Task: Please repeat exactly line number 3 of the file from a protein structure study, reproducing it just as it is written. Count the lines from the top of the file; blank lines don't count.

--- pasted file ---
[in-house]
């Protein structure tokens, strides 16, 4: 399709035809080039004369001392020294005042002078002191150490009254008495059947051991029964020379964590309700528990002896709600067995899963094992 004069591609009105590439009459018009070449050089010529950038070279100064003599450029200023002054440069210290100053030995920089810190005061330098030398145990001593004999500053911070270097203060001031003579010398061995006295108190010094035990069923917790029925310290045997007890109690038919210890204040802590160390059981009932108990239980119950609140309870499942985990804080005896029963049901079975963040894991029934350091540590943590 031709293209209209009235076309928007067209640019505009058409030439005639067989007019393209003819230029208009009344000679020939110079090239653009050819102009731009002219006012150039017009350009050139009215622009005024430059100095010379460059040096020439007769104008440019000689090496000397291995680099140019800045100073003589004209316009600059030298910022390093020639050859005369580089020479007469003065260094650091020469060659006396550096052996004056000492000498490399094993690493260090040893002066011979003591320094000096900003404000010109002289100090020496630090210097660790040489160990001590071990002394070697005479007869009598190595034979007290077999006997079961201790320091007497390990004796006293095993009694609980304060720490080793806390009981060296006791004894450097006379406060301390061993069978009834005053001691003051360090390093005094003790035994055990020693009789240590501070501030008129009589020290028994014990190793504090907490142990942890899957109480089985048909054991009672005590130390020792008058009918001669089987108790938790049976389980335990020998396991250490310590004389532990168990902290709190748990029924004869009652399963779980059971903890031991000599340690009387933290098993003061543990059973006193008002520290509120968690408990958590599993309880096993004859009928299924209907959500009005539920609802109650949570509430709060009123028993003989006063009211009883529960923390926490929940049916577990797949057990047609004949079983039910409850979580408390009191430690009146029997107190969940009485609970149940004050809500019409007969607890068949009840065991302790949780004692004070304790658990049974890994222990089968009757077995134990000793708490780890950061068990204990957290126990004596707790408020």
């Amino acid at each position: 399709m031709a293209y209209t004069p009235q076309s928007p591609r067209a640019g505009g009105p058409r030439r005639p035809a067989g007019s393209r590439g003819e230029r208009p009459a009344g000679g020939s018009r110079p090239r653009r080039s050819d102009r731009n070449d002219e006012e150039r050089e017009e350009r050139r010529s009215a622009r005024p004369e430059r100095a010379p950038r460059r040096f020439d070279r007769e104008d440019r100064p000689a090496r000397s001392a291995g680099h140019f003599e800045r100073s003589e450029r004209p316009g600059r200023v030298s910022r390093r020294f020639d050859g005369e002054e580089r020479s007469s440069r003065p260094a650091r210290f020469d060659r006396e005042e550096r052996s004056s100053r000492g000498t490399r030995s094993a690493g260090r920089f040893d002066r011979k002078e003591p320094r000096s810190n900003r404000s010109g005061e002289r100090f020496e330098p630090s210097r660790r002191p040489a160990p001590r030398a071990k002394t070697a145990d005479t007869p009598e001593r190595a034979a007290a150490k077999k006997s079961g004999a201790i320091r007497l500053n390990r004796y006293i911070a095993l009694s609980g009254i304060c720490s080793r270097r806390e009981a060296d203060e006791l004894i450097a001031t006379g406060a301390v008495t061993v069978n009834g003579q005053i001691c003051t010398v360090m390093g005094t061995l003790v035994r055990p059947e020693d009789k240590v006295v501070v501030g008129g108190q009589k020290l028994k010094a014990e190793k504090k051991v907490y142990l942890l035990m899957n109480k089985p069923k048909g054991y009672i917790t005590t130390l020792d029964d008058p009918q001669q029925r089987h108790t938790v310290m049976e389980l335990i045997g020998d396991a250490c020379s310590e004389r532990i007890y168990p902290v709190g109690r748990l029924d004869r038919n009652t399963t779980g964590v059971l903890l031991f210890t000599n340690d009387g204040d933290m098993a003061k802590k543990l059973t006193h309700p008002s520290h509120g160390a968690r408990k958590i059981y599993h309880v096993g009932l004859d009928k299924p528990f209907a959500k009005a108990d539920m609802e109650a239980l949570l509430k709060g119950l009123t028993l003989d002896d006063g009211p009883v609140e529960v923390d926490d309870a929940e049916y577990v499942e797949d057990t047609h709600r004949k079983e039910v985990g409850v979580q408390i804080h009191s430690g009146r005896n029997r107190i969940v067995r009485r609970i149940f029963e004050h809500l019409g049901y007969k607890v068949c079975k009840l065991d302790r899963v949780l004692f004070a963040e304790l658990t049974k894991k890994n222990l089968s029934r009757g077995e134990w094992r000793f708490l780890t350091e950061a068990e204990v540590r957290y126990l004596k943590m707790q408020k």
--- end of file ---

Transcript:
């Amino acid at each position: 399709m031709a293209y209209t004069p009235q076309s928007p591609r067209a640019g505009g009105p058409r030439r005639p035809a067989g007019s393209r590439g003819e230029r208009p009459a009344g000679g020939s018009r110079p090239r653009r080039s050819d102009r731009n070449d002219e006012e150039r050089e017009e350009r050139r010529s009215a622009r005024p004369e430059r100095a010379p950038r460059r040096f020439d070279r007769e104008d440019r100064p000689a090496r000397s001392a291995g680099h140019f003599e800045r100073s003589e450029r004209p316009g600059r200023v030298s910022r390093r020294f020639d050859g005369e002054e580089r020479s007469s440069r003065p260094a650091r210290f020469d060659r006396e005042e550096r052996s004056s100053r000492g000498t490399r030995s094993a690493g260090r920089f040893d002066r011979k002078e003591p320094r000096s810190n900003r404000s010109g005061e002289r100090f020496e330098p630090s210097r660790r002191p040489a160990p001590r030398a071990k002394t070697a145990d005479t007869p009598e001593r190595a034979a007290a150490k077999k006997s079961g004999a201790i320091r007497l500053n390990r004796y006293i911070a095993l009694s609980g009254i304060c720490s080793r270097r806390e009981a060296d203060e006791l004894i450097a001031t006379g406060a301390v008495t061993v069978n009834g003579q005053i001691c003051t010398v360090m390093g005094t061995l003790v035994r055990p059947e020693d009789k240590v006295v501070v501030g008129g108190q009589k020290l028994k010094a014990e190793k504090k051991v907490y142990l942890l035990m899957n109480k089985p069923k048909g054991y009672i917790t005590t130390l020792d029964d008058p009918q001669q029925r089987h108790t938790v310290m049976e389980l335990i045997g020998d396991a250490c020379s310590e004389r532990i007890y168990p902290v709190g109690r748990l029924d004869r038919n009652t399963t779980g964590v059971l903890l031991f210890t000599n340690d009387g204040d933290m098993a003061k802590k543990l059973t006193h309700p008002s520290h509120g160390a968690r408990k958590i059981y599993h309880v096993g009932l004859d009928k299924p528990f209907a959500k009005a108990d539920m609802e109650a239980l949570l509430k709060g119950l009123t028993l003989d002896d006063g009211p009883v609140e529960v923390d926490d309870a929940e049916y577990v499942e797949d057990t047609h709600r004949k079983e039910v985990g409850v979580q408390i804080h009191s430690g009146r005896n029997r107190i969940v067995r009485r609970i149940f029963e004050h809500l019409g049901y007969k607890v068949c079975k009840l065991d302790r899963v949780l004692f004070a963040e304790l658990t049974k894991k890994n222990l089968s029934r009757g077995e134990w094992r000793f708490l780890t350091e950061a068990e204990v540590r957290y126990l004596k943590m707790q408020k």